Scheme: University Research Fellowship
Organisation: University of Cambridge
Dates: Oct 2011-Sep 2014
Summary: In recent years genome-wide association studies have been widely used to identify genetic variants that affect susceptibility to disease. This work tends to involve non-communicable disease in humans, and often identifies variants of modest effect that explain only a small proportion of the genetic variation in disease susceptibility. We have taken advantage of a panel of inbred fly lines with complete genome sequences to investigate the genetic basis of virus resistance in the fruit fly Drosophila melanogaster. Using viruses that naturally infect this species, we found a high level of genetic variation, much of which is due to a small number of genetic variants which have a large effect on virus resistance. Previous work has shown that two of these variants resulted from recent mutations that increased resistance and have been driven to a high frequency by natural selection. Furthermore, we did not find similar major-effect variants when we infected flies with viruses isolated from other species of insects. Therefore, selection for virus resistance appears to increase genetic variation in susceptibility to viral infection. Understanding the function of the genes we have identified promises to give new insights into the antiviral defences of insects.
Dates: Jan 2007-Sep 2011
Summary: The survival of all animals relies on their ability to defend themselves against a variety of pathogenic viruses and micro-organisms. There are often large genetic differences between individuals of the same species in their ability to resist infection by these pathogens. This project aims to identify the genes that cause these differences. This will allow us to understand both the molecular reasons why some individuals are susceptible to infection, and the evolutionary reasons why natural selection hasn’t eliminated susceptibility genes from the population.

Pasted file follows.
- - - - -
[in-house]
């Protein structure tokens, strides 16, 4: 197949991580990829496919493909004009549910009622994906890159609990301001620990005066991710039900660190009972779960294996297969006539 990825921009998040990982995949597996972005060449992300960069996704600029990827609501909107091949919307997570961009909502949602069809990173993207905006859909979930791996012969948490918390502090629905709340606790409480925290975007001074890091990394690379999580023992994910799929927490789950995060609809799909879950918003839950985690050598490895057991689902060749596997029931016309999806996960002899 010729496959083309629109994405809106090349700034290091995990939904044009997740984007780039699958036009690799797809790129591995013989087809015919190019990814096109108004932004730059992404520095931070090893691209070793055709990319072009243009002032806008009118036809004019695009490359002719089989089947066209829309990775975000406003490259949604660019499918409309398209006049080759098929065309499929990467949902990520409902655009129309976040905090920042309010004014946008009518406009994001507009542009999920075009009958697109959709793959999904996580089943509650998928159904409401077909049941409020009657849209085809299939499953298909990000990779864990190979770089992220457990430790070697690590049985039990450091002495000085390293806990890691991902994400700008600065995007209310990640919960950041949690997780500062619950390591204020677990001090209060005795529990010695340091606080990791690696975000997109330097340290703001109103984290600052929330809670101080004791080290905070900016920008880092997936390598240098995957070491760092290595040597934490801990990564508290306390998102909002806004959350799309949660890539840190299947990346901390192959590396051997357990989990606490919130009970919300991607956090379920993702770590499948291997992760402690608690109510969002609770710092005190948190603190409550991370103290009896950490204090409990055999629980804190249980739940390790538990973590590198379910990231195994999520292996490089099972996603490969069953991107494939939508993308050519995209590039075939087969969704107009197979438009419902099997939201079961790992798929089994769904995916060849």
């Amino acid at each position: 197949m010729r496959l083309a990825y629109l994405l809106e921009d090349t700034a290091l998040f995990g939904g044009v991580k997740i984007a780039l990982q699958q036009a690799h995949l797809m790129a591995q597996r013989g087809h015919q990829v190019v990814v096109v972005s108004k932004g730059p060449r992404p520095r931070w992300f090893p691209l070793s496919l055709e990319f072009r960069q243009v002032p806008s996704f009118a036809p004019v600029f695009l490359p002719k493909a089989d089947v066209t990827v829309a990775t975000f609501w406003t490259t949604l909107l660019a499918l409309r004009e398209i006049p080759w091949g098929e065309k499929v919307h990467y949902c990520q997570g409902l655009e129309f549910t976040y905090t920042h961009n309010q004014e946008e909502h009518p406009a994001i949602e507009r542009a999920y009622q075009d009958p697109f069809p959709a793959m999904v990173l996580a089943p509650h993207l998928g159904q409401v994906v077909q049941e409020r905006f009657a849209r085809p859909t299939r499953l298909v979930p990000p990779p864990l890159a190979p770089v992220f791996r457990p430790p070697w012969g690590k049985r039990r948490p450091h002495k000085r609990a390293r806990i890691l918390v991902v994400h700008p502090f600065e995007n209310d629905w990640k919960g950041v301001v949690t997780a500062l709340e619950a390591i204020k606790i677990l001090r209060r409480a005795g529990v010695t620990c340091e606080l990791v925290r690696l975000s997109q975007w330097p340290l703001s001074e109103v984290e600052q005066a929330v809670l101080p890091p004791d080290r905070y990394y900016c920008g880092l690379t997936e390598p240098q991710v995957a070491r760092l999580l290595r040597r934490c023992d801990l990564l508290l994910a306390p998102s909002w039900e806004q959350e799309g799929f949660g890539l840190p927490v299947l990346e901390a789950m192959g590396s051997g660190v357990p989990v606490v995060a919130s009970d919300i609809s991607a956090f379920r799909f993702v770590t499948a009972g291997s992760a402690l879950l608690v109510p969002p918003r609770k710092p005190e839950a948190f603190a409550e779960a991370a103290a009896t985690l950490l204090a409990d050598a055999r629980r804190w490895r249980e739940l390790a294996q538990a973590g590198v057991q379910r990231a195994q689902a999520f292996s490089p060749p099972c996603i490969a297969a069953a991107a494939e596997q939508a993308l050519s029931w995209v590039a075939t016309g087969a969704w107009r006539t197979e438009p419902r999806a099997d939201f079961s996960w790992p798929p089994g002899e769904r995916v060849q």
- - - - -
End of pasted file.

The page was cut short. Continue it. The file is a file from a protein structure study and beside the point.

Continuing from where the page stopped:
We have found that in the fruit flies, there is an ongoing arms race in which hosts evolve new defences and parasites evolve to overcome these defences. This means that within populations of hosts, old versions of genes that are susceptible to infection are continually being replaced by new resistant versions. However, the parasites tend to be ahead in this evolutionary battle. This is partly because parasites die when they encounter a resistant host, but hosts rarely encounter the parasites, and infection only makes them slightly sick. In other words parasite benefit more from infecting their hosts than the host benefits from being resistant.
We have also identified two new genes that make fruit flies resistant to viruses. These promise to give us new insights into what determines whether a virus can infect a cell, which may give us insights into how mosquitoes interact with the viruses they transmit to humans.
The lab is now extending this research to a mosquito that transmits human pathogens like dengue fever and yellow fever. The ultimate aim of this work will be to develop new strategies to control these deadly diseases.